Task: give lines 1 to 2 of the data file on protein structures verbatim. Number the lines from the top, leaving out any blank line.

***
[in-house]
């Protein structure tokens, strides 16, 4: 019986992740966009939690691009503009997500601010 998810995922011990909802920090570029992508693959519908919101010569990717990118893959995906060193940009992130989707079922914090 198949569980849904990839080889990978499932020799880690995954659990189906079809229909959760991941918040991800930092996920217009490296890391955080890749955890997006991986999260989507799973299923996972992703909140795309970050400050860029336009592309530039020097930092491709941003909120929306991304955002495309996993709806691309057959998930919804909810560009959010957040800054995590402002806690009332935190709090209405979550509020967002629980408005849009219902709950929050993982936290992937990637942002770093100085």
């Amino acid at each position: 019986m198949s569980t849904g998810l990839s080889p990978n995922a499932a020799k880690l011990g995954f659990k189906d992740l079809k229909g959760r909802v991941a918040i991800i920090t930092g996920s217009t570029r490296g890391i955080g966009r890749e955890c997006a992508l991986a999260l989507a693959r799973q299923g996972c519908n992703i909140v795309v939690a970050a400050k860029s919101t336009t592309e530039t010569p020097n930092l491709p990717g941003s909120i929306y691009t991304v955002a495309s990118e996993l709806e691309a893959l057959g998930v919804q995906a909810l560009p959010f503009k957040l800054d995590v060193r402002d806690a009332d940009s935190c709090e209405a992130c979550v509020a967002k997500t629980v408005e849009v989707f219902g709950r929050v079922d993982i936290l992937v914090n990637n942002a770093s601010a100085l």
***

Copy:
[in-house]
């Protein structure tokens, strides 16, 4: 019986992740966009939690691009503009997500601010 998810995922011990909802920090570029992508693959519908919101010569990717990118893959995906060193940009992130989707079922914090 198949569980849904990839080889990978499932020799880690995954659990189906079809229909959760991941918040991800930092996920217009490296890391955080890749955890997006991986999260989507799973299923996972992703909140795309970050400050860029336009592309530039020097930092491709941003909120929306991304955002495309996993709806691309057959998930919804909810560009959010957040800054995590402002806690009332935190709090209405979550509020967002629980408005849009219902709950929050993982936290992937990637942002770093100085």